Background/Context: There are recent trends of bringing highly defined, teacher-directed pedagogies into early-childhood contexts in Australia, the United States. and other Western contexts. While the justification for these moves is often the improvement of outcomes for young children, they ignore the large body of research that attests to the social, emotional, and academic benefits of children having time to play and to experience educational programs founded in play-based pedagogies.
Focus of the study: In this study, we were interested in considering how young children name their worlds in education contexts in which literacies and sustainability education are brought together as educational concepts. This paper reports on the playing of one game over time and considers the opportunities that were created by the playing of the game and the competence of the young children in using the game to collaborate, to learn literacy, and to make spaces for other everyday business together.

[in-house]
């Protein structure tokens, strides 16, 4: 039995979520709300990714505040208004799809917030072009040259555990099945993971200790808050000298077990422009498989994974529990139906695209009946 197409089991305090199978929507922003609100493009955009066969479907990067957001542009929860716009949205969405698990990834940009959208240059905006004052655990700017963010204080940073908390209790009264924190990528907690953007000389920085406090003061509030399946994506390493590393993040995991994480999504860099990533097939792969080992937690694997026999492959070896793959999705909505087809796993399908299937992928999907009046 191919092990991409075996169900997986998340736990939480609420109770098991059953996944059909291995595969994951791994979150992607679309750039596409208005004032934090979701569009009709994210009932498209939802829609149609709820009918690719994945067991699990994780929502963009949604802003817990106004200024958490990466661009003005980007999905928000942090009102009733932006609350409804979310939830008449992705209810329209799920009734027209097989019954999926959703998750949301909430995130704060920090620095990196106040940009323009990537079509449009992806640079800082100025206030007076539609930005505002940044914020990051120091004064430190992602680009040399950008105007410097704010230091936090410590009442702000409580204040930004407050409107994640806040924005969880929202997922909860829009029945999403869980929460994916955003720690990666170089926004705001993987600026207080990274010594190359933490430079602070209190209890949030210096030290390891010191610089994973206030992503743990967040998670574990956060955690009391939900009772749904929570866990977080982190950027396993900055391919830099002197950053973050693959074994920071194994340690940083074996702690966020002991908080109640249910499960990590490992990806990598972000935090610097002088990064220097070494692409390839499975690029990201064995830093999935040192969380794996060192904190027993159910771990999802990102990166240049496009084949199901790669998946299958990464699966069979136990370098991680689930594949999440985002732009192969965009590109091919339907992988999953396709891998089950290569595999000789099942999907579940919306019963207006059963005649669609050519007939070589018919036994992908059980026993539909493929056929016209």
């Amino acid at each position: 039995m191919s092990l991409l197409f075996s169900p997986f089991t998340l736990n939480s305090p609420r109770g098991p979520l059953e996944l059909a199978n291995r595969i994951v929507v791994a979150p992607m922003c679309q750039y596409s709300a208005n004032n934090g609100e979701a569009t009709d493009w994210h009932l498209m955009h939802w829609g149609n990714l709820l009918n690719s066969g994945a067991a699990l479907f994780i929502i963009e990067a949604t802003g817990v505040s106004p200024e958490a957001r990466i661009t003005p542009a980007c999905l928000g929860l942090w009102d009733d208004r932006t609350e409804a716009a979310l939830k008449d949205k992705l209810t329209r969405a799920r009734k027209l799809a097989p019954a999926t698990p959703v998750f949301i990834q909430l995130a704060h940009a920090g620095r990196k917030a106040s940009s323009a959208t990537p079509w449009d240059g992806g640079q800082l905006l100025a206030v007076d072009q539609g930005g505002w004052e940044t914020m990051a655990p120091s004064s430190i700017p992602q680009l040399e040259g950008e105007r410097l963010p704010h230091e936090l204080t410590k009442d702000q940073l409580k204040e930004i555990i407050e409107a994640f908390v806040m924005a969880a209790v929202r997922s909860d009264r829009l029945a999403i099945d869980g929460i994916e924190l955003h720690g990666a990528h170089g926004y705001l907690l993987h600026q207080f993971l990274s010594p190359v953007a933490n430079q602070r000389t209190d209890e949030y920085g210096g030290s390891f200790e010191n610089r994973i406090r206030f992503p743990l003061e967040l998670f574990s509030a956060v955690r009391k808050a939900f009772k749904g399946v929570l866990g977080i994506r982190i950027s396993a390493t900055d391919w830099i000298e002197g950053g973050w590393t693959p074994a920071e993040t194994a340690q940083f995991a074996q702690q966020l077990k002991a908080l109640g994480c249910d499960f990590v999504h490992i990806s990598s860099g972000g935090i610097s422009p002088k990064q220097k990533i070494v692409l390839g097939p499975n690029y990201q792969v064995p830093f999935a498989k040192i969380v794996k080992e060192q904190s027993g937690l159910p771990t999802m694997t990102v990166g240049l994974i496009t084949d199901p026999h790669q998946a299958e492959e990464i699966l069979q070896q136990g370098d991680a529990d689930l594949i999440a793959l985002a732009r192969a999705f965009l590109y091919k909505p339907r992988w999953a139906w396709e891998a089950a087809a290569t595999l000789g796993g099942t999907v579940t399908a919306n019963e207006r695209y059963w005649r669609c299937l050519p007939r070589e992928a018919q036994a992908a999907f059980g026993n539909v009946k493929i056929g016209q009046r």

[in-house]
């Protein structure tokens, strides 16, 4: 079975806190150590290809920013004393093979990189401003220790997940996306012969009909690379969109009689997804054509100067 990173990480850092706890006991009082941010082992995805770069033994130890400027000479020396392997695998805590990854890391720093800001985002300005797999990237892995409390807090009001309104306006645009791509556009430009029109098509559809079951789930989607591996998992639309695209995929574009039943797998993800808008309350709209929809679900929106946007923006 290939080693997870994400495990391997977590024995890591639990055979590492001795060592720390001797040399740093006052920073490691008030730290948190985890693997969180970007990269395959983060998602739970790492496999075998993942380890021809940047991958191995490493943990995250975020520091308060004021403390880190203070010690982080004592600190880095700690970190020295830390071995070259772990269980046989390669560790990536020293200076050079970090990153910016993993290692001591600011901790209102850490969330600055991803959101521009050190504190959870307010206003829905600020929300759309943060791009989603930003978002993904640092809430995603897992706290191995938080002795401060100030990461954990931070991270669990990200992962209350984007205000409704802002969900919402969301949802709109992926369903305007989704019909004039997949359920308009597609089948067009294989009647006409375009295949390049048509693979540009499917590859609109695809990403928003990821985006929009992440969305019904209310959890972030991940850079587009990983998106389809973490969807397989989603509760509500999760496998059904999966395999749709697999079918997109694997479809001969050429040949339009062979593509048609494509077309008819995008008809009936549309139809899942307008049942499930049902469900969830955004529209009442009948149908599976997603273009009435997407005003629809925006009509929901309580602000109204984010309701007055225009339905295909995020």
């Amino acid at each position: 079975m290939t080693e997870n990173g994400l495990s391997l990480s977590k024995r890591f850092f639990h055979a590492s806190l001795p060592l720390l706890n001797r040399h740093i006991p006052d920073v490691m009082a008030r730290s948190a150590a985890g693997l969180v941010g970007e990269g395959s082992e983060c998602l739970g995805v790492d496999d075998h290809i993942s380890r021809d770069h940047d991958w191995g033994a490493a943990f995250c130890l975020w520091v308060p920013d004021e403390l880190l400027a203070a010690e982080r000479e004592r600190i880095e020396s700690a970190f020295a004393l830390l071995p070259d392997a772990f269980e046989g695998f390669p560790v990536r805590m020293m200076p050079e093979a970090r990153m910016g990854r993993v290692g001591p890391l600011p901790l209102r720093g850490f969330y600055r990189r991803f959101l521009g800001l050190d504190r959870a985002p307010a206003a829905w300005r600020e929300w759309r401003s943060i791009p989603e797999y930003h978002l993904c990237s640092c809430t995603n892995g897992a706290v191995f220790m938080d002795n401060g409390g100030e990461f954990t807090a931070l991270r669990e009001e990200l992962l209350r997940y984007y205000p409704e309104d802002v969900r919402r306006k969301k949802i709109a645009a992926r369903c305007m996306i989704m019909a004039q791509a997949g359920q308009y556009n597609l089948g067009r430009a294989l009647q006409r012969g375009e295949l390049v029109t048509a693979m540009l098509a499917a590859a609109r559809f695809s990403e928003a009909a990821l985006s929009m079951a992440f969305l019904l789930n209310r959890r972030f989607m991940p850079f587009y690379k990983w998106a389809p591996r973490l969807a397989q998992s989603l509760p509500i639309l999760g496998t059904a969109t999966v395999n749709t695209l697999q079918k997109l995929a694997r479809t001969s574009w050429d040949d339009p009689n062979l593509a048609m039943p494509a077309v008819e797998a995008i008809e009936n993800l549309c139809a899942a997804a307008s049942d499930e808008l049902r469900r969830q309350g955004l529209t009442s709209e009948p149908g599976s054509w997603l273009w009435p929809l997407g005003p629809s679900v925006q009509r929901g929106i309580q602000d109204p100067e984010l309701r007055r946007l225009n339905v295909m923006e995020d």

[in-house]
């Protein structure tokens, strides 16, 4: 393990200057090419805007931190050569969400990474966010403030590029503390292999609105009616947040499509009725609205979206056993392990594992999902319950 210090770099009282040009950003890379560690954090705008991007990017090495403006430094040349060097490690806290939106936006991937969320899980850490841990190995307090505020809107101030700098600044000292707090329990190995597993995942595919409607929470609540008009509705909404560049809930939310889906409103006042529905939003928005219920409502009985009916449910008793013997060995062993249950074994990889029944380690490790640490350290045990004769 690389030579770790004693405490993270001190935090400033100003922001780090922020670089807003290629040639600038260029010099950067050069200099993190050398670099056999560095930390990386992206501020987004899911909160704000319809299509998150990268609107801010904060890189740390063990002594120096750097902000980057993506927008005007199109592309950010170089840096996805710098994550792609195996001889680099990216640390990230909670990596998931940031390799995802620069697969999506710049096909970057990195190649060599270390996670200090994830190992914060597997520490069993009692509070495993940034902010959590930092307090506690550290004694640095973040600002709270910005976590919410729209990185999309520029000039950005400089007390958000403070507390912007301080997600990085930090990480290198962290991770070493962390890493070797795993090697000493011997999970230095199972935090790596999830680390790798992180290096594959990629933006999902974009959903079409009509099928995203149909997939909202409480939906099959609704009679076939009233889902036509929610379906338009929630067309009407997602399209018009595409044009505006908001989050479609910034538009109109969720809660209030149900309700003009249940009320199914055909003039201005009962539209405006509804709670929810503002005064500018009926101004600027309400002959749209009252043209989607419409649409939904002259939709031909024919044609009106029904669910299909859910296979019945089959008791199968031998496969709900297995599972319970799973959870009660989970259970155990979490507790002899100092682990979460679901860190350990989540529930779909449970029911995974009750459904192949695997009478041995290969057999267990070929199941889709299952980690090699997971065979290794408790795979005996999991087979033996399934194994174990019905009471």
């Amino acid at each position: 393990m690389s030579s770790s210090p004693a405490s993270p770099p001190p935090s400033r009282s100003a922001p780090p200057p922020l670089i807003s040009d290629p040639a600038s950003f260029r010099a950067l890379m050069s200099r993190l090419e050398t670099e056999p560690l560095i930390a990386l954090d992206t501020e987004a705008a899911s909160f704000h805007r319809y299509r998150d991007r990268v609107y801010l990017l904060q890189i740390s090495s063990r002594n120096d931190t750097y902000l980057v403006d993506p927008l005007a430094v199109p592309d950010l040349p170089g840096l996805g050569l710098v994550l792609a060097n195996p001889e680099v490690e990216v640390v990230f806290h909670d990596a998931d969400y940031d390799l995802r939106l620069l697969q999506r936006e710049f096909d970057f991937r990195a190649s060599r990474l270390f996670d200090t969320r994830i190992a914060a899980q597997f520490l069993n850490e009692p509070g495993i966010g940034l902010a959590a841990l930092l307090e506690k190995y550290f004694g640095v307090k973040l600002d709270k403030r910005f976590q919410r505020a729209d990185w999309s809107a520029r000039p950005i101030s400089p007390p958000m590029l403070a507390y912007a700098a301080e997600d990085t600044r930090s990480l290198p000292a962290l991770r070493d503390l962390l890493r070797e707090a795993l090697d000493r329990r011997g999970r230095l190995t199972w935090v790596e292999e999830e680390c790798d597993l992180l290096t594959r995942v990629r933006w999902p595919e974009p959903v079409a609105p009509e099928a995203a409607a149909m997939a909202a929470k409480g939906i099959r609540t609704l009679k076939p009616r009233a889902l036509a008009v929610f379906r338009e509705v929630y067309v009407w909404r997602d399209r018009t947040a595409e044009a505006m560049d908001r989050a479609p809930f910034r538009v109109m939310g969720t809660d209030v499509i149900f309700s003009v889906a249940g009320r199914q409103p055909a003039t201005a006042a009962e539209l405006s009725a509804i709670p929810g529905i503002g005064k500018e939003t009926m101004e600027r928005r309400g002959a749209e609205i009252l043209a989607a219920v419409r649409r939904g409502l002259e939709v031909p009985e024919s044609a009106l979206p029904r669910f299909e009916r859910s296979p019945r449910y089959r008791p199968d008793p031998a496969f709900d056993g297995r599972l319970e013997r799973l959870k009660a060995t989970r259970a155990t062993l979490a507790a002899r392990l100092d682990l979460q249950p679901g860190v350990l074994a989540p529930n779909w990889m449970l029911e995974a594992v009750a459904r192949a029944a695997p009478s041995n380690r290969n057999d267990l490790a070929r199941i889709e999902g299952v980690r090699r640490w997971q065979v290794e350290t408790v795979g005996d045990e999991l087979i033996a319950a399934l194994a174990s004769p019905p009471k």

Setting: The fieldwork which produced the data for this paper involved two researchers attending a suburban Australian early-childhood education context regularly for one year.
Participants: The children and educators of the center were engaged in an approved program, in the year before school starts within Australian requirements. Therefore the children ranged in age from 3 to 5 years.
Research design: This paper reports on a qualitative study of one class of young children and their educators. Data were collected during fieldwork visits over a period of one year. We observed the children’s engagement in outdoor play, collecting data in the form of short video recordings, still images, field notes, and texts produced by the children.
Conclusions: Our analysis provides evidence that children can demonstrate competent understandings of how language, bodies, movement, and space position themselves and others. The children involved competently collaborated and used language and texts to get along and to sustain a game over many months. They were only able to achieve this because they were given space to play, to own and govern spaces of play, and to problem-solve together as issues arose. The opportunity to direct themselves and their friends was vital as they developed respectful language and literacy practices.